In a nutshell, if I pit my Ford Taurus against a fully race-prepared Dodge Viper, it wouldn’t necesarily matter how much faster the Viper is; the winner is the driver who handles the course best.

But just how fast will you be going?

Edy Eddins, director at large for the Reno Region Sports Car Club of America, drives his everday Subaru Impreza at SCCA competitions on the weekends.

Photo By Adrienne Rice

“This course is actually the fastest course that I’ve driven with this club in a long time, and I think my top speed was about 85,” Eddins says. “There are some sections that are real fast … but from a safety standpoint, what we do is say, ‘We’ve got this really long straight section. Let’s make this a slalom.’ So we have to slow the car down, because we don’t want people going too fast and losing control. It would be fun to get out there and go all out, but again, we want to keep it safe.”

Safety is extremely important to the SCCA, Eddins says. To protect both the drivers and their vehicles, a long list of precautions must be taken before tires ever hit the pavement.

“Let’s say that you showed up today and you wanted to race,” Eddins says. “The first thing that has to happen is your car has to pass a tech inspection. We check the tires; we check the bearings; we check under the hood to make sure it’s a safe car to be out on the track. Once that’s done, nobody’s allowed on the course without a helmet. If you don’t have your own helmet, we have loaner helmets that we provide. … You’re not allowed on the course without proper safety belts.

“And then, past that, there are course workers all throughout the course as you’re driving around, and if they see an unsafe situation, we have radios. We call in and say, ‘Stop all the cars, there’s some oil on the track, or there’s some debris out here we’ve got to get cleaned up.’ Because the bottom line is, if it’s not safe for the car to be out there, it’s not safe for the workers, and we don’t want to risk damage to the car [or] damage to the person.”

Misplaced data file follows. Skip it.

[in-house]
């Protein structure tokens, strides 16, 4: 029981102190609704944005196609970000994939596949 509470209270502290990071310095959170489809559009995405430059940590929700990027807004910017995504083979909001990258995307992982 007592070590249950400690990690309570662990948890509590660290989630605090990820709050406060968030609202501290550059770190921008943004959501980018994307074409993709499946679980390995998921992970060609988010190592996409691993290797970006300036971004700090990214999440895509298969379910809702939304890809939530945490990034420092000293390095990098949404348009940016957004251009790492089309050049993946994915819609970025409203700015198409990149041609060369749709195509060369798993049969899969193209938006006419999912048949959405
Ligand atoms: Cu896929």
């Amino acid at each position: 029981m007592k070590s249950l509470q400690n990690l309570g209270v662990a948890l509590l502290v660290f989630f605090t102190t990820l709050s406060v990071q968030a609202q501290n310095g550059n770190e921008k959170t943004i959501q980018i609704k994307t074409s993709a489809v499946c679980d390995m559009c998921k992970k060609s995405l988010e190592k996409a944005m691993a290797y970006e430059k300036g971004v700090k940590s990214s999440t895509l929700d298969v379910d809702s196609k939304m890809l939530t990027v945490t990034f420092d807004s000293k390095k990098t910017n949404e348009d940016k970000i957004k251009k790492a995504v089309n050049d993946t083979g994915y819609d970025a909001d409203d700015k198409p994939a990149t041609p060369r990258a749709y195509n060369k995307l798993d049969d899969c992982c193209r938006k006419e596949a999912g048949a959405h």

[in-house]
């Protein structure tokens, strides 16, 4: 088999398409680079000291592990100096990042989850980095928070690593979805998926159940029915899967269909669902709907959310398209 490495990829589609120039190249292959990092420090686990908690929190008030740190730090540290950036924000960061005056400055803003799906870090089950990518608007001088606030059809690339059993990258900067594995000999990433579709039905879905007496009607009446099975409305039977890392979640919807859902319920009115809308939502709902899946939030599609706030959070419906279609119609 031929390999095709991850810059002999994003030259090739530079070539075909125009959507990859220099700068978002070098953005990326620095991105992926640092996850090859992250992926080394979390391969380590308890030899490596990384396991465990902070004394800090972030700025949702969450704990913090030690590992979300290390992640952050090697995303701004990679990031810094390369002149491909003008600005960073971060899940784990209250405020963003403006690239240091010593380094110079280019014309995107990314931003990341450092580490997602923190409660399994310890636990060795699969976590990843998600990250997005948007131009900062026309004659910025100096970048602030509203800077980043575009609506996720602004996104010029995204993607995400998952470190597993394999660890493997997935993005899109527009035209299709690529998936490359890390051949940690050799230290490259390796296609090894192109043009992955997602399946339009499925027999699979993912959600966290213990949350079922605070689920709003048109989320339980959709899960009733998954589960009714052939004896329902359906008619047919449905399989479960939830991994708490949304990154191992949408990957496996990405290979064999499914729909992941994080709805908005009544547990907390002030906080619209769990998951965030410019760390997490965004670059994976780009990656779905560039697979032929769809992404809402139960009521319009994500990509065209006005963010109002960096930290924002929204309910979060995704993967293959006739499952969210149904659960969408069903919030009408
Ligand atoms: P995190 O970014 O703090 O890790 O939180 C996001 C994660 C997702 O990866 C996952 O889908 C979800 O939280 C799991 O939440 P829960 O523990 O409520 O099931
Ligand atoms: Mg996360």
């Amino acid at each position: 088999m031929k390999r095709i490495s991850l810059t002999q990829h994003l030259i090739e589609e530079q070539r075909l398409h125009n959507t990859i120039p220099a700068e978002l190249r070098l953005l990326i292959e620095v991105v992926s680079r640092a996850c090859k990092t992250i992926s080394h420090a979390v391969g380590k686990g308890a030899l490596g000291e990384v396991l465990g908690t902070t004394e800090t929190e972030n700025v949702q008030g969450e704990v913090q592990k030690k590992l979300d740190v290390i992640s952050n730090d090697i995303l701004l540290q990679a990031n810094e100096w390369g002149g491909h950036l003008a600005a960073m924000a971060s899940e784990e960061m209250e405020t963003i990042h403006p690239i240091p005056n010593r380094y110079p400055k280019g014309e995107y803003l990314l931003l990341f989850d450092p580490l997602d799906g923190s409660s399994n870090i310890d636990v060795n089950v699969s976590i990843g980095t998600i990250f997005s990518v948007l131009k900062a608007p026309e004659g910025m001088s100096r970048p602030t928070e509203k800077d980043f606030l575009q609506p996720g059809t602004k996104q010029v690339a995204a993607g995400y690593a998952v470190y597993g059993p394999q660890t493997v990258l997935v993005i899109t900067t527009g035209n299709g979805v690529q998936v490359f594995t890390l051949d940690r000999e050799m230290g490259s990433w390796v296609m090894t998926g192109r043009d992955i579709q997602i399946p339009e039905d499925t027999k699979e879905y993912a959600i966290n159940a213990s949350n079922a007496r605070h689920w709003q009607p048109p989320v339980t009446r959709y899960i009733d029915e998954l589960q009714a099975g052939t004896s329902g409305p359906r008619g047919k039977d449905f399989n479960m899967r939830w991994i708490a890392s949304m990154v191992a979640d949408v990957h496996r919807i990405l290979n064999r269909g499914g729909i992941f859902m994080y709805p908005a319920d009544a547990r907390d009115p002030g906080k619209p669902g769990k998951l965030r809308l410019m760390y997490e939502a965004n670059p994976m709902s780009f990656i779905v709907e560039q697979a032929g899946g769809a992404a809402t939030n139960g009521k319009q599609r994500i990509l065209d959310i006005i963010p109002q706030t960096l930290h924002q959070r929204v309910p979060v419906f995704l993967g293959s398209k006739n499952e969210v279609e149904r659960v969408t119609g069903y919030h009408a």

Eddins says that since he started attending SCCA competitions in college, he’s seen only one competition-related incident that required medical attention.

“Yesterday was the first ‘incident’ that I’ve seen this whole season,” Eddins says. “A guy had a Corvette—actually, he just got the car Friday—and he drove it off the course into a fence over here, a chicken wire fence. He wasn’t injured. The car sustained a little bit of cosmetic damage. But the number of incidents is very rare.”

Eddins sounds convincing, but I’m still worried about screwing up the car I depend on to get me to work every day.

“The first thing that guys tell me when I invite them out is, ‘Oh no, I don’t want to tear my car up,’ “ Eddins says. “If you get out here and you drive your car and you go nuts, the worst thing that’s going to happen—in most situations—is you’re going to hit a little rubber cone. You’re not going to slam into a wall or hit a light pole, because we use large open stretches of pavement. I mean, the worst thing that could ever happen out here is you hit a rubber cone and you might go off into the dirt a little bit.”

Eddins also says that the wear and tear on your brakes and tires is only slightly more than normal driving. After all, he reminds me, you’re on the course for only about a minute or two at a time. For five runs, even the slowest driver will log only 10 minutes of driving. The fastest drivers put only about six minutes of extra stress on their vehicles.